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Fleeing Rakhine people being sheltered in a camp in Sittwe, Rakhine State, Myanmar Fleeing Rakhine people being sheltered in a camp in Sittwe, Rakhine State, Myanmar  (ANSA)

Myanmar bishop urges prayer as fighting escalates

Bishop Alexander Pyone Cho of Pyay urges his faithful to pray the rosary and observe an hour-long adoration during the current month of the rosary, for an end to hostilities in the state and to check the spread of Covid-19.

By Robin Gomes

“I urge priests and nuns to assist the active participation of the faithful in the prayer programme in October,” Bishop Pyone Cho wrote in a letter. The feast of Our Lady of the Rosary is observed on 7 October, for which the Catholic Church traditionally dedicates the month to the rosary.  

Ethnic conflict and pandemic

The call of Bishop Pyone Cho, whose jurisdiction extends over Rakhine state, comes as the Southeast Asian nation continues to be plagued by an ethnic conflict as well as a second wave of Covid-19 infection.

With increased testing, Myanmar is seeing a surge in the number of Covid-19 infections.  As of Tuesday morning, the country had reported a total of 18,781 cases, including 444 fatalities.

Displacement

A 22-month conflict between Myanmar’s military and the rebel Arakan Army has been raging in Rakhine and Chin states. More than 90,000 people have been displaced due to the renewed conflict in Rakhine, which has spilled into neighbouring Chin state, home to many Christians, mostly ethnic Chin. The Arakan Army is a largely Buddhist militia demanding greater autonomy for the ethnic Rakhine people.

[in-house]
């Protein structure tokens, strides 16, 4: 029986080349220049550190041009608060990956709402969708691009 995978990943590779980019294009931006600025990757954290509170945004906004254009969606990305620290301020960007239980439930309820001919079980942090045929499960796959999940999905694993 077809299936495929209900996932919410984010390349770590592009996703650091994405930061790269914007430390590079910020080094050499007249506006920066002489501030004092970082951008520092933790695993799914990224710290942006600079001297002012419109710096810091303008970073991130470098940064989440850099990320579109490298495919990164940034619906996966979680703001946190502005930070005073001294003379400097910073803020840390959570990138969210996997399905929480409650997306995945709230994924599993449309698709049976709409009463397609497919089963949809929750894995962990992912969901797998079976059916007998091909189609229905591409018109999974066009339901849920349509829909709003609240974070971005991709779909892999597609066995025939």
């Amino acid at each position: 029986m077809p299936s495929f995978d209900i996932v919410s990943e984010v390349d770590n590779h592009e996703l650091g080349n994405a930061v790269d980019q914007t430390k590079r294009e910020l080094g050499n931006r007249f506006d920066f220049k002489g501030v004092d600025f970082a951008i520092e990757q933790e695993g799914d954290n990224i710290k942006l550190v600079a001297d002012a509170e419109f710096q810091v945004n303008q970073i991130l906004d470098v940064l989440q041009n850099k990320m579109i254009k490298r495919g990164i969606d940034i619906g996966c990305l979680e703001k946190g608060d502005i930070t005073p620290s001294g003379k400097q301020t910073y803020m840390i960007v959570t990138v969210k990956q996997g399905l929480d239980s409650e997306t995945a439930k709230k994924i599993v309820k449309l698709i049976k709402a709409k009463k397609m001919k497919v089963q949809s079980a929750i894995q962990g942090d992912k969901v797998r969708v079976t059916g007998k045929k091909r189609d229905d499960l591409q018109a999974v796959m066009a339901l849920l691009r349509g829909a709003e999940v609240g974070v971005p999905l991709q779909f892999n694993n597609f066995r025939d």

Rakhine state is also experiencing a separate conflict that has seen more than 700,000 ethnic Rohingya, mostly Muslim, flee to neighbouring Bangladesh since August 2017 due to military offensives.

Bishop Pyone Cho, who heads the Commission for Healthcare of the Catholic Bishops’ Conference of Myanmar (CBCM), had earlier appealed for dialogue among the parties in conflict, saying civilians, including children and the elderly, bear the brunt of the fighting.

The United Nations and humanitarian groups have expressed concern as the conflict has resulted in a surge in civilian casualties and displacement.

Cardinal Bo

Cardinal Charles Bo of Yangon has also urged his faithful to pray the rosary and participate in an hour-long adoration through online initiatives against the resurgence of the Covid-19 pandemic.  “As Christians, we need to maintain our faith and carry out three S vaccines — solidarity, sharing and service,” he said in a homily on Sunday.

The cardinal, who is president of the Federation of Asian Bishops’ Conferences (FABC), had issued an appeal in August urging the nation to unity and peace through dialogue and negotiation, not violence.

“We’re all damaged by war. No one wins. The only way is peace. With peace, humanity wins,” Cardinal Bo wrote in the appeal ahead of the country’s Panglong Union Peace Conference (UPC), held later in August in Myanmar’s capital, Naypyitaw.  (Source: UCA News)

07 October 2020, 14:11